China's Buying US Corn Again
Earlier this summer, after a long hiatus, China started rapidly buying US corn. By the end of the 2019-20 crop year, China had imported 1.9 million metric tons of corn, which is almost 10 times as much as in the previous year and 50% more than the pre-trade-war average from 1999-2018.
Although these sound like big numbers (millions of tons!) and the trajectory is impressive, these shipments are a drop in the ocean.
This jump in corn imports by China appears to be generated by a corn shortage that has increased domestic prices. China's self sufficiency policy means that China typically imports very little corn, but it occasionally responds to domestic shortfalls by importing from the US. The last time this occurred was 2012-14, when they imported much more than this year.
President Trump's objective in starting the trade war was to reduce the goods trade deficit with China, which can be achieved either by increasing exports or decreasing imports. To the extent it has been successful, it has been by decreasing imports from China. This outcome is a natural result of imposing tariffs on American consumers and companies that buy products from China, thereby incentivizing them to cut back or look for alternate suppliers.
In January 2020 as the COVID-19 pandemic was beginning, the US and China signed a "phase one" trade agreement, which included about $35 billion in agricultural products to be exported from the US to China. The 1.9 million metric tons of corn China imported from the US this year contributes about $260 million, or 0.7% towards that goal.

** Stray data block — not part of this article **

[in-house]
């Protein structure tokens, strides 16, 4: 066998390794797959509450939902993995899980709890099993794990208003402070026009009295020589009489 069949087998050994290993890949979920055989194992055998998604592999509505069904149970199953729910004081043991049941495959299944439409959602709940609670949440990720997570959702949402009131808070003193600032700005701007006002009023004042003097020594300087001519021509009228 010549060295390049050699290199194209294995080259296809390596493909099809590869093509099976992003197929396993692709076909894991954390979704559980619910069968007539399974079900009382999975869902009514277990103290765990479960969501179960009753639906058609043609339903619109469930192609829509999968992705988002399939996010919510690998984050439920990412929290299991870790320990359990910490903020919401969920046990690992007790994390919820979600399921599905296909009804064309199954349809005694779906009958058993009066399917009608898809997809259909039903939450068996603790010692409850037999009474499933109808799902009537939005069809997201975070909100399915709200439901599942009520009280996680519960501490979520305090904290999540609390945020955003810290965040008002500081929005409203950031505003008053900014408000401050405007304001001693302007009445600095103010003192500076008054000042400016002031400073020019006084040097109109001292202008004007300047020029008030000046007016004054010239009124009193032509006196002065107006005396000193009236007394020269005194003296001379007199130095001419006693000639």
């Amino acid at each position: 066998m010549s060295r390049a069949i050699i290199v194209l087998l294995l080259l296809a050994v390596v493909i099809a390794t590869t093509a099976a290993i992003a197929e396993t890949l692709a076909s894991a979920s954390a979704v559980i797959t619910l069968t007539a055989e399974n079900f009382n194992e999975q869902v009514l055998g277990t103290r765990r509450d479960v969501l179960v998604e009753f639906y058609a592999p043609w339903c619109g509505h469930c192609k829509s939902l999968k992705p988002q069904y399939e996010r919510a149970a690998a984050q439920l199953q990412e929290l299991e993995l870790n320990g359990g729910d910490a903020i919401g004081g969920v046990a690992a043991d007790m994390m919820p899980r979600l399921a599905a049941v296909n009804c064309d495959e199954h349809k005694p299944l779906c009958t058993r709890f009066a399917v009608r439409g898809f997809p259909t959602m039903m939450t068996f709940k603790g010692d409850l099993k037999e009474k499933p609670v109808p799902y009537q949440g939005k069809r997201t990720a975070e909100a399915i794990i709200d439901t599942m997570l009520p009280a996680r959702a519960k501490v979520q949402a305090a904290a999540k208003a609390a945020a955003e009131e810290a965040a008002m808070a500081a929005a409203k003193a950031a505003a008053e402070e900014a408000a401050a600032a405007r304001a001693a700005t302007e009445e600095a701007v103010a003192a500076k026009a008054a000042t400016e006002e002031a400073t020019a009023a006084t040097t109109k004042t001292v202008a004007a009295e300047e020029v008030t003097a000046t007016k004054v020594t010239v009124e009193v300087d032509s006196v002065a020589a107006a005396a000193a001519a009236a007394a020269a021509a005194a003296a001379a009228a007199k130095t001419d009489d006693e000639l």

The Peterson Institute for International Economics tracks progress towards the phase one goals. As of July, agriculture was about a quarter of the way towards reaching that goal, which puts it ahead of the energy sector and behind manufacturing. None of these sectors will reach the targets set by the deal.
In the year before the trade war began, the US exported $24 billion in agricultural products to China, half of which were soybeans. This crop year, soybean exports have reached 60% of their pre-trade-war level, so not only are agricultural exports behind the phase one targets, but the most important commodity is far below where it used to be.
If the trade war objective is to sell more stuff to China, then it is failing.
To investigate, view, and download the export data displayed here, go to our US Export Sales Reports data app.
For the US trade in goods plot, I wrote R code to download an Excel file from the Census Bureau and generate the graph. Here is the code: trade_balance.R
Update: Here's an excellent Reuters article by Karen Braun on the same topic.